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Compensation of Executive Officers " 2016 Grants of Plan-Based Awards

 

 

 

For purposes of determining the fair value of stock option awards, we use the Black-Scholes option pricing model and the assumptions set forth in the table below. The grant date fair value of options granted on February 3, 2016, was $13.40. The Company determines the dividend yield by dividing the current annual dividend on the DuPont Common Stock by the option exercise price. A historical daily measurement of volatility is determined based on the expected life of the option granted. The risk-free interest rate is determined by reference to the yield on an outstanding U.S. Treasury Note with a term equal to the expected life of the option granted. Expected life is determined by reference to the Company’s historical experience.

 

      February 3, 2016  

Dividend yield

     2.6%  

Volatility

     28.28%  

Risk-free interest rate

     1.8%  

Expected life (years)

     7.2  

 

       

 

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Compensation of Executive Officers " Outstanding Equity Awards

 

 

 

OUTSTANDING EQUITY AWARDS

The following table shows the number of shares underlying exercisable and unexercisable options and unvested RSUs and, as applicable, unearned PSUs held by our NEOs at December 31, 2016. Market or payout values in the table below are based on the closing price of DuPont Common Stock as of that date.

 

      Option Awards    Stock Awards
Name   

Number of

Securities

Underlying

Unexercised

Options (#)

Exercisable

  

Number of

Securities

Underlying

Unexercised

Options (#)

Unexercisable(1)

  

Option

Exercise

Price

($)

  

Option

Expiration

Date

  

Number of

Shares or

Units of

Stock Held

That Have

Not Vested

(#)(2)

  

Market Value

of Shares or

Units of

Stock Held

That Have

Not Vested

($)

  

Equity Incentive

Plan Awards:

Number of

Unearned

Shares, Units or

Other Rights

That Have Not

Vested (#)(3)

  

Equity Incentive

Plan Awards:

Market or

Payout Value of

Unearned

Shares, Units or

Other Rights

That Have Not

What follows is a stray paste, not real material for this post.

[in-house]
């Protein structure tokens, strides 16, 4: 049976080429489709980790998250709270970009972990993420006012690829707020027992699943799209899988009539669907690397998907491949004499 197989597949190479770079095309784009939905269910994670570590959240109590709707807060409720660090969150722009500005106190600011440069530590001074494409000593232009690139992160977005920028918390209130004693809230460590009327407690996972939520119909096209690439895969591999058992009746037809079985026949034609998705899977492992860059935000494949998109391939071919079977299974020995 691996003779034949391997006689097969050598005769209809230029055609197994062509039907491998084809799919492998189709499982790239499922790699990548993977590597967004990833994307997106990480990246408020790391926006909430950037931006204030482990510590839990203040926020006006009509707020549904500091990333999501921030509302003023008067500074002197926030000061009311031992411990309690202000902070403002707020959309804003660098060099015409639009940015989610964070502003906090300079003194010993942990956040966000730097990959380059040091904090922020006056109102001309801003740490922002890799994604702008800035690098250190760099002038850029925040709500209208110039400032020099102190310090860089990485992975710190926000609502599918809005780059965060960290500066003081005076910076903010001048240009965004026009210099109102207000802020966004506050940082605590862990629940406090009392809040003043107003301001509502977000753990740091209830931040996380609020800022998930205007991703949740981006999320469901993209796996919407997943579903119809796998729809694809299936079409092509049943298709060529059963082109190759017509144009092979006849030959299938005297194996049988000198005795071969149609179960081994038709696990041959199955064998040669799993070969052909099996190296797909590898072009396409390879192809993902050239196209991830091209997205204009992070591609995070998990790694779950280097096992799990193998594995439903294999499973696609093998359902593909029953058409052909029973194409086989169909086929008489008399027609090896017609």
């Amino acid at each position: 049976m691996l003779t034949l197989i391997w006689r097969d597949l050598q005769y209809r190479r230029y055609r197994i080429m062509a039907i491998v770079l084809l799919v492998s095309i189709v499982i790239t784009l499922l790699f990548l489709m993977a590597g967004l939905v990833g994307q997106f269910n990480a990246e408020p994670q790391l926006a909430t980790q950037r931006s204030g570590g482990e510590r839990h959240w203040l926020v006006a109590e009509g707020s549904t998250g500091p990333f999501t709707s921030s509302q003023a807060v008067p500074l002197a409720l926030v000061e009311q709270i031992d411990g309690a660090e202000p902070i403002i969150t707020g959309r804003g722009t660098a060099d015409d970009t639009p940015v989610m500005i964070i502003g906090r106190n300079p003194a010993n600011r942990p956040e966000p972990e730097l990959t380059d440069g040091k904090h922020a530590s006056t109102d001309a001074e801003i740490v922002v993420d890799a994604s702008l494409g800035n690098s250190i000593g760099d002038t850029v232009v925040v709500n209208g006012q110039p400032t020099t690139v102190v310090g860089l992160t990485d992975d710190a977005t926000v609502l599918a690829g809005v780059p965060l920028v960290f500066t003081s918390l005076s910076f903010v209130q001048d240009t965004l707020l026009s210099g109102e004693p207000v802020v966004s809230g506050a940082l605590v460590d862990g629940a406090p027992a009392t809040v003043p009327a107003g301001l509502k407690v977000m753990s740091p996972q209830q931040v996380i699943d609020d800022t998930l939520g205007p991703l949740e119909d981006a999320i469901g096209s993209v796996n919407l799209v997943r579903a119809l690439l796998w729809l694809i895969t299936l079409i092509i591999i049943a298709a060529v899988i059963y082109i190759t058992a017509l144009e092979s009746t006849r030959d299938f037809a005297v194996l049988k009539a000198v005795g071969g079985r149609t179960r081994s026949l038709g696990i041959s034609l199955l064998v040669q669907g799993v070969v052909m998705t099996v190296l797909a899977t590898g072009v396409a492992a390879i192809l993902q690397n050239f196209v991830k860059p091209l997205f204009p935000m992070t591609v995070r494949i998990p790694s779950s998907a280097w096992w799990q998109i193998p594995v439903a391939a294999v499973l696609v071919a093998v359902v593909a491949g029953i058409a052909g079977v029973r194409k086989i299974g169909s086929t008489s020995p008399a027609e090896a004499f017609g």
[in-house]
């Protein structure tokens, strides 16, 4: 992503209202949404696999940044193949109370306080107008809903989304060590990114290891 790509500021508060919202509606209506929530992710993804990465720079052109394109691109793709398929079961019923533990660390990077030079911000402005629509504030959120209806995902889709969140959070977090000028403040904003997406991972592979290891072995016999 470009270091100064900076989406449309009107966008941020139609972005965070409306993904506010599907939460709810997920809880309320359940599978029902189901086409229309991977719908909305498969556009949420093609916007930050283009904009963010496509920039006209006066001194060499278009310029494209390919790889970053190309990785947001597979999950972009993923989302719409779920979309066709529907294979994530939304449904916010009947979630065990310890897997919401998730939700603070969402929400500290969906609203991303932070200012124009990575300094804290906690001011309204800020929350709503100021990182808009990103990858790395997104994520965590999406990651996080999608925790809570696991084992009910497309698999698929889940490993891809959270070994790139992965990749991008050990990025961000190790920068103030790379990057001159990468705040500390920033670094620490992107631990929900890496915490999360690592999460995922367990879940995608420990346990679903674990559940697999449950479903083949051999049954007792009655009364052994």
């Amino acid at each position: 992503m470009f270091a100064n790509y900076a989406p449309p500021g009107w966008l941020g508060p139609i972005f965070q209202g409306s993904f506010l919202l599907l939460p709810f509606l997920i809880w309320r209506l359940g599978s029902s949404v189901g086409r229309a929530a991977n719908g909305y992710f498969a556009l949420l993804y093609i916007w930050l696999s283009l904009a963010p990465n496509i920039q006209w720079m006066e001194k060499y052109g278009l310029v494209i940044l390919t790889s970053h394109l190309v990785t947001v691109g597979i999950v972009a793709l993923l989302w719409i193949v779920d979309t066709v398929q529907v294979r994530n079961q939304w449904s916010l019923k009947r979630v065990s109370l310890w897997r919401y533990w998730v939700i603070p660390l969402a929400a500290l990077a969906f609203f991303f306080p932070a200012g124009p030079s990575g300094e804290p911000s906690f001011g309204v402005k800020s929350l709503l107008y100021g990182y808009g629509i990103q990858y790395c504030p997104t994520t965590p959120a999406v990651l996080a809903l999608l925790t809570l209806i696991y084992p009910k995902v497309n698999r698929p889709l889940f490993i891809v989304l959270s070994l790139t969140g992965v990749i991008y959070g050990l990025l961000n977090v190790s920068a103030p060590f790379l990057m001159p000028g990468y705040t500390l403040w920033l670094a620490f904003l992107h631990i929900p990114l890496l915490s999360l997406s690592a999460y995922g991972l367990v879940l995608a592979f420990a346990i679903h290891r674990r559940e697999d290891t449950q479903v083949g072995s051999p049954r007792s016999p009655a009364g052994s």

Vested ($)(4)

E. D. Breen(5)

   133,334       266,666          $66.11    11/5/22                      
                         2,348      $172,367      113,343         $8,319,376   

N. C. Fanandakis

   44,920            49.97    2/1/18                      
   49,487            49.90    2/5/19                      
   57,312            45.72    2/5/20                      
   31,605       15,802          59.65    2/4/21                      
   20,127       40,253          71.06    2/3/22                      
        84,926          58.76    2/2/26                      
                         10,417      764,584      48,049         3,526,797   

J. C. Collins

        9,482          59.65    2/4/21                      
   12,673       25,344          71.06    2/3/22                      
        59,702          58.76    2/2/26                      
                         107,974      7,925,260      32,384         2,376,986   

C. M. Doyle

        3,161          59.65    2/4/21                      
   5,964       11,927          71.06    2/3/22                      
        44,777          58.76    2/2/26                      
                         81,517      5,983,383      20,947         1,537,510   

S. L. Fox

   14,164       28,326          71.06    2/3/22                      
        61,493          58.76    2/2/26                      
                         35,942      2,638,160      34,405         2,525,327   

 

(1) The following table provides an overview of stock options with outstanding vesting dates as of December 31, 2016:

 

Stock Option

Expiration Date

  Outstanding Vesting Dates

2/4/2021

  Balance vests on February 5, 2017

2/3/2022

  Vests equally on February 4, 2017 and 2018

11/5/2022

  Vests equally on November 6, 2017 and 2018

2/2/2026

  Vests equally on February 3, 2017, 2018 and 2019

 

(2) The following table provides an overview of RSUs, including dividend-equivalent units, with outstanding vesting dates as of December 31, 2016:

 

Grant Date   Outstanding Vesting Dates

  8/6/2013

  Balance vests on August 6, 2017

  2/5/2014

  Balance vests on February 5, 2017

10/6/2014

  30% vests on October 6, 2017, and 70% vests on October 6, 2018

  2/4/2015

  Vests equally on February 4, 2017 and 2018

7/29/2015

  Balance vests on July 29, 2020

 

 

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Compensation of Executive Officers " Outstanding Equity Awards

 

 

 

 

(3) The following table provides an overview of PSUs with outstanding vesting dates as of December 31, 2016:

 

Grant Date   Outstanding Vesting Dates

  2/4/2015

  Performance period ends December 31, 2017

  2/3/2016

  Performance period ends December 31, 2018

 

     Because the 2014 PSU award payout was less than target (91%), the amount required to be shown in this column represents the target number of PSUs payable under outstanding awards (100% of the original grant).